A federal judge dismissed class-action claims that Wells Fargo & Co, the fourth-largest U.S. bank, misled or defrauded shareholders about its commercial loans. U.S. District Judge William Alsup in San Francisco said shareholders failed to adequately allege that Wells Fargo unjustifiably inflated the quality of its loans, understated loss reserves or misstated its lending practices.
Shareholders claimed to have lost billions of dollars in Wells Fargo stock. This is as the San Francisco-based bank in 2020 gradually revealed the “previously unknown level of risk” in its commercial loans. The proposed class covers shareholders in the three years ending Oct. 13, 2020. But the judge concluded that Wells Fargo had underwriting standards that proved largely accurate or conservative, not inflationary. Alsup did not address whether Wells Fargo intended to defraud anyone, as he found no false statement.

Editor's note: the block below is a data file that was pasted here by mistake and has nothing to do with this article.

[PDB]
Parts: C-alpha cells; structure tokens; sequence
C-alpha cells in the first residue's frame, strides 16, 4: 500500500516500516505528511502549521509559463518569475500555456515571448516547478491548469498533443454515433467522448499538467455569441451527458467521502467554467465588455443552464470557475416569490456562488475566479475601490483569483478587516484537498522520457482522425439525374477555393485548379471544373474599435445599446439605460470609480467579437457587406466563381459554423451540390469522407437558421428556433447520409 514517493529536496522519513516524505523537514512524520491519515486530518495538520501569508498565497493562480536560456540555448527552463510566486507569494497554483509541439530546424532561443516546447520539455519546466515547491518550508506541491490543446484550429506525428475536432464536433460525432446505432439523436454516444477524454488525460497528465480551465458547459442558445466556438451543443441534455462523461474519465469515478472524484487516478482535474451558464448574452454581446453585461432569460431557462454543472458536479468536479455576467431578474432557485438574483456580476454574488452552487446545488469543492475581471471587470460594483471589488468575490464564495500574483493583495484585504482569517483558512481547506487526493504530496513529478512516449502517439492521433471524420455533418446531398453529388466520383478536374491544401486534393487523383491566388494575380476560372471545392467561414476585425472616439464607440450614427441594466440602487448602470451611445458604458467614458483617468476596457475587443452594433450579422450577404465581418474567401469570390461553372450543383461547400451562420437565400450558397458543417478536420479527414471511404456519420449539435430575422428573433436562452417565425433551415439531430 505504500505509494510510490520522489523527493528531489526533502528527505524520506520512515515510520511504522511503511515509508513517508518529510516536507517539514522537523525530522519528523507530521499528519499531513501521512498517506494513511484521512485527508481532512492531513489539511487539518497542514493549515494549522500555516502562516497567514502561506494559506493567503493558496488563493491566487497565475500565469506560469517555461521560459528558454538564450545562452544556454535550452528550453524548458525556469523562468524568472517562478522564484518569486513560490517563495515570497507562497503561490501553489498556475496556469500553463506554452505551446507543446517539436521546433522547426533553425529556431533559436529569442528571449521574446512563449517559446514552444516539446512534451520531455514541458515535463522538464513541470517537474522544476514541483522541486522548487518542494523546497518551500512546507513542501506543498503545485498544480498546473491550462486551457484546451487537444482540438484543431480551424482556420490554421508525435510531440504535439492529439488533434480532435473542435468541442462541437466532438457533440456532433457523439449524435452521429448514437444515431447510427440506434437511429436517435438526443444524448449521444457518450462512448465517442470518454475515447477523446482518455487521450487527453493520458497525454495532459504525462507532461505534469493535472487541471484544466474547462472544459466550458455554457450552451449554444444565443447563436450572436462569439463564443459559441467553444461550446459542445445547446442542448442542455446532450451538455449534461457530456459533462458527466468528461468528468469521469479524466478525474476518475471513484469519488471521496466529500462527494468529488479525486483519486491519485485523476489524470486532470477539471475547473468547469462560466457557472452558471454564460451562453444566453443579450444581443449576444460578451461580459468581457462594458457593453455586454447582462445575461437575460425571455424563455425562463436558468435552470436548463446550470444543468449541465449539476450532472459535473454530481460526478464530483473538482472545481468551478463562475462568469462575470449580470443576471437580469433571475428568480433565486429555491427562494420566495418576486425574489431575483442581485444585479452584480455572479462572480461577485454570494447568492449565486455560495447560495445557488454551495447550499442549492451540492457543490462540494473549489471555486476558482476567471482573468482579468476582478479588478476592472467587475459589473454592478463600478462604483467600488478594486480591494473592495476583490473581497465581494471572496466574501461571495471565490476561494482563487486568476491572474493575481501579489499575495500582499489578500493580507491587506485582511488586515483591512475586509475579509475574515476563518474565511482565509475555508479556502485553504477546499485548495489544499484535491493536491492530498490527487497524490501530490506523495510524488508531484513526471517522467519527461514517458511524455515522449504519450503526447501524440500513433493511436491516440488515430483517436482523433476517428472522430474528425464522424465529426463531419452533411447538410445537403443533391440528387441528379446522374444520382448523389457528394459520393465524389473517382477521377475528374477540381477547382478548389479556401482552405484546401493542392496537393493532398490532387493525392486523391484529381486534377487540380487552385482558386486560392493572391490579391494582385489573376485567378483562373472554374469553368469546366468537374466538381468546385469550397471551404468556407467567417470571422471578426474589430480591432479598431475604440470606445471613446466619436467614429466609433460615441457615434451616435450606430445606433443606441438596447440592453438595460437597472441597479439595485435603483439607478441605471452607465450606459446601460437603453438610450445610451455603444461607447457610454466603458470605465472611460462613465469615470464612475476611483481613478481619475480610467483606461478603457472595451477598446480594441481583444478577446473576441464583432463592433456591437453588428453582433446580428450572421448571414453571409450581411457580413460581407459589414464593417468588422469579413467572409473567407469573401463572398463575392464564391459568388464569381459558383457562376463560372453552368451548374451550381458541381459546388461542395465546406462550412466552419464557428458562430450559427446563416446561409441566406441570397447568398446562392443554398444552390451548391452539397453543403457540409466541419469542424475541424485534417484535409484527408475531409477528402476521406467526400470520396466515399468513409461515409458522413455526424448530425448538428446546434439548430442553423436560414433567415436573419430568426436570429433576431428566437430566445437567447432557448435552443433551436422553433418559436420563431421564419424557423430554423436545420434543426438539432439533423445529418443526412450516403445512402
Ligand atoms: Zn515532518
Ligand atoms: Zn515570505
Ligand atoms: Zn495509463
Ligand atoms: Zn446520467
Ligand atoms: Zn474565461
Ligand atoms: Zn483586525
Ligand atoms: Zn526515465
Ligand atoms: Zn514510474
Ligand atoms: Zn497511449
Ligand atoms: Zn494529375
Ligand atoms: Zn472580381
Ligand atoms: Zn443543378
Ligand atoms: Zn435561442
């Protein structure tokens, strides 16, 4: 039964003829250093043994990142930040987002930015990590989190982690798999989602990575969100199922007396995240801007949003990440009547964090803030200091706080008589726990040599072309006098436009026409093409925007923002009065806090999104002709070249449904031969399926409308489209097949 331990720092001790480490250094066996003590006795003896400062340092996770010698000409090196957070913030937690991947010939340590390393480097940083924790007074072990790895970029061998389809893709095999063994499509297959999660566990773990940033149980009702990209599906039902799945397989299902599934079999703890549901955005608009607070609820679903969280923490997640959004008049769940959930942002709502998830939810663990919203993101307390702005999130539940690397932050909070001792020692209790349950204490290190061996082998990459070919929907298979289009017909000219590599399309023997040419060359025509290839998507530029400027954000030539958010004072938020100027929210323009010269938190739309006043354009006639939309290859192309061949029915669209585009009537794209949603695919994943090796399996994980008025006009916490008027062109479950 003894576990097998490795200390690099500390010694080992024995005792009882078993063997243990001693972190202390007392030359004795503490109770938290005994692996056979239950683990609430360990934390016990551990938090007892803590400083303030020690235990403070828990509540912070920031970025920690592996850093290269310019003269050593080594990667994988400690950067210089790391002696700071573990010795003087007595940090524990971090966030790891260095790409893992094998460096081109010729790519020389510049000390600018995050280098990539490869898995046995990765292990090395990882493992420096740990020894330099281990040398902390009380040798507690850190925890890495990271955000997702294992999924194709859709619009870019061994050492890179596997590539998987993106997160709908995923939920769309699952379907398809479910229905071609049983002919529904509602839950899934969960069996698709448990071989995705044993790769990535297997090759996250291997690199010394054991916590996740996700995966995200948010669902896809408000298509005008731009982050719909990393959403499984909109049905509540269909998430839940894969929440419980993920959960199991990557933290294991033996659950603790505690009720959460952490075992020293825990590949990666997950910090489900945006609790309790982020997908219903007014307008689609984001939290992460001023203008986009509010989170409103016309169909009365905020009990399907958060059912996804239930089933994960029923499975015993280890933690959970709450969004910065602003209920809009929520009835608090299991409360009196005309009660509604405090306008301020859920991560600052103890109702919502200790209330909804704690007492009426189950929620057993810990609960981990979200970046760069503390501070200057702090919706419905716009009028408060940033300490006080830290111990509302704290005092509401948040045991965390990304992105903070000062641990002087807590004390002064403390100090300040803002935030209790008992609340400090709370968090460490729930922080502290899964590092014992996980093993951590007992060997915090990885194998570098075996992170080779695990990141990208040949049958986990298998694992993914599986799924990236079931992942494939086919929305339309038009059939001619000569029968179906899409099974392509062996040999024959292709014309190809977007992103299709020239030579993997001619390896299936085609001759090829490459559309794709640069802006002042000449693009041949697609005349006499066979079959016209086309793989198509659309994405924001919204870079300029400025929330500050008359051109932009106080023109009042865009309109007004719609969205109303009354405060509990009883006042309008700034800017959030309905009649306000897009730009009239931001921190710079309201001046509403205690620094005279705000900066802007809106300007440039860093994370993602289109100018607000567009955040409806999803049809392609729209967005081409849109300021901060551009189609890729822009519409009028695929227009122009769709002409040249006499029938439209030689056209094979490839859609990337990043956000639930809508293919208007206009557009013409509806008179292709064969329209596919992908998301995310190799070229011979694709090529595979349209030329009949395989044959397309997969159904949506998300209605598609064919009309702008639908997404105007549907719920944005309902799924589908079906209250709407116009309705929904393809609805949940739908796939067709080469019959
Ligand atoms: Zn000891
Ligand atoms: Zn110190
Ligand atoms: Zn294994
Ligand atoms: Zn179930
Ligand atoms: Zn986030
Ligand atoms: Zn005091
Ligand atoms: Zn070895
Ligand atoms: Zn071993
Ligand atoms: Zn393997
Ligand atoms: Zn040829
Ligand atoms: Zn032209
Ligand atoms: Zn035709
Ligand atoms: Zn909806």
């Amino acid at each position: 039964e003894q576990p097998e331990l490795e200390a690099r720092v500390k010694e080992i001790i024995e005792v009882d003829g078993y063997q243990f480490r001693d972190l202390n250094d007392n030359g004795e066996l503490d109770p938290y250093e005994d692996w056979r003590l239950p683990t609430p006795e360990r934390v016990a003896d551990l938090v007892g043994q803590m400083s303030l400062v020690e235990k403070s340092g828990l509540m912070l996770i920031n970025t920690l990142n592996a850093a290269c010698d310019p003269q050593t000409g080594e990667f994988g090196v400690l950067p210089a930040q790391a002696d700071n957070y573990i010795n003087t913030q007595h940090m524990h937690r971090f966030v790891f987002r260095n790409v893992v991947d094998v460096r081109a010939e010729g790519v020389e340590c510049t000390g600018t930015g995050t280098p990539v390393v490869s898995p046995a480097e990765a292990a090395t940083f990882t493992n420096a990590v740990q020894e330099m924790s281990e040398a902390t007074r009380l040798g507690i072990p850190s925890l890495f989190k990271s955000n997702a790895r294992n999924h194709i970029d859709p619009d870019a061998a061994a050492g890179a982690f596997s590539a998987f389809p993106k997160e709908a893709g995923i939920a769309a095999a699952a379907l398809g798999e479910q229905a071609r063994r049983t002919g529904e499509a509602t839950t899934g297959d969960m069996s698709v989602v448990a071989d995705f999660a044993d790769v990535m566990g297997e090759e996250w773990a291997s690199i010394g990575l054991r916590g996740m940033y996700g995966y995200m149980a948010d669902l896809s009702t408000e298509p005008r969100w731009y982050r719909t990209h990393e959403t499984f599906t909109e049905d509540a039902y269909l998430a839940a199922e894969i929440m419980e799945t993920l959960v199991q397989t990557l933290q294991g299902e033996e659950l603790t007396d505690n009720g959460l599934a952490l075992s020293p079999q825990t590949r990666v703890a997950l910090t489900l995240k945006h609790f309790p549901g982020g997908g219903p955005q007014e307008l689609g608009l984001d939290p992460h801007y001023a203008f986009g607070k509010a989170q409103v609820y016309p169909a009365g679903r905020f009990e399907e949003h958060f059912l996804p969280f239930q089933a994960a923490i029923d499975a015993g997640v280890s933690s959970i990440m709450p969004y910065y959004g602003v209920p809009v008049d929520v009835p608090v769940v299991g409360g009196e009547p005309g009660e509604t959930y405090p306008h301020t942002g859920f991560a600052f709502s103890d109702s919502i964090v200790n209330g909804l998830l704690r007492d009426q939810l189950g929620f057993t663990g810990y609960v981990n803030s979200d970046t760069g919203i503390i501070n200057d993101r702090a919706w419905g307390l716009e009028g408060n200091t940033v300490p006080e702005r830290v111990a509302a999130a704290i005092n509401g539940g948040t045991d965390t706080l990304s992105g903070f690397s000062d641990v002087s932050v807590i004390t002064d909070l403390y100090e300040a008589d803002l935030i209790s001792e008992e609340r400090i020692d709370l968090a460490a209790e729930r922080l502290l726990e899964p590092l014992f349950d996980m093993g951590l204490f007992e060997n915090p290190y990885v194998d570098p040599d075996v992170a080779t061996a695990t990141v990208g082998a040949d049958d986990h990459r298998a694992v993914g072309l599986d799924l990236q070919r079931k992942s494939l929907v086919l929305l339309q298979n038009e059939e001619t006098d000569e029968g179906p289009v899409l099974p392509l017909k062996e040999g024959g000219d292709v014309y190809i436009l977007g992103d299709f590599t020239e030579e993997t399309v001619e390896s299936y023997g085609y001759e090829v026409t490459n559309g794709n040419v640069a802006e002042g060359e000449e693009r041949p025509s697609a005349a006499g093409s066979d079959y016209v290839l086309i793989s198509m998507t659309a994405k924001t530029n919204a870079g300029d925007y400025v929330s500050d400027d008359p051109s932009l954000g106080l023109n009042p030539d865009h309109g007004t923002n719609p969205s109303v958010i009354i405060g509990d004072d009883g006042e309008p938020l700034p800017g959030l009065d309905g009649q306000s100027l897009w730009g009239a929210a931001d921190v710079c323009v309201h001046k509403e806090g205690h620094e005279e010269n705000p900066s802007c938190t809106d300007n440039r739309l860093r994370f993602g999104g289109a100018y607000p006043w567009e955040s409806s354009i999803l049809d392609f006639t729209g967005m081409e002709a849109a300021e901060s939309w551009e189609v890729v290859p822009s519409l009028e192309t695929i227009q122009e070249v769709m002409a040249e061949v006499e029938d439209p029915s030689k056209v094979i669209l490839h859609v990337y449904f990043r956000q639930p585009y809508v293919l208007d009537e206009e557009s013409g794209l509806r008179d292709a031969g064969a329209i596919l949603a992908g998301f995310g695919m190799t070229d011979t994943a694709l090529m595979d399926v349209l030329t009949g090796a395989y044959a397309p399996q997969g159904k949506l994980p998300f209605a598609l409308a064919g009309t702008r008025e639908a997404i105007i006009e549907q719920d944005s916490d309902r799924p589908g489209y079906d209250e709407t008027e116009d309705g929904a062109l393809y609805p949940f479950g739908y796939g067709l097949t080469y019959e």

The shareholders, led by the Employees’ Retirement System of the State of Hawaii, could file an amended complaint to address deficiencies in their case. Wells Fargo has operated under consent orders from the Federal Reserve and two other U.S. financial regulators to improve governance and oversight. The Fed also capped the bank’s assets at $1.95 trillion. The bank has faced much criticism over its practices, including for opening accounts without customer permission and charging borrowers for auto insurance they did not need. The case is Employees’ Retirement System of the State of Hawaii v. Wells Fargo & Co, U.S. District Court, Northern District of California.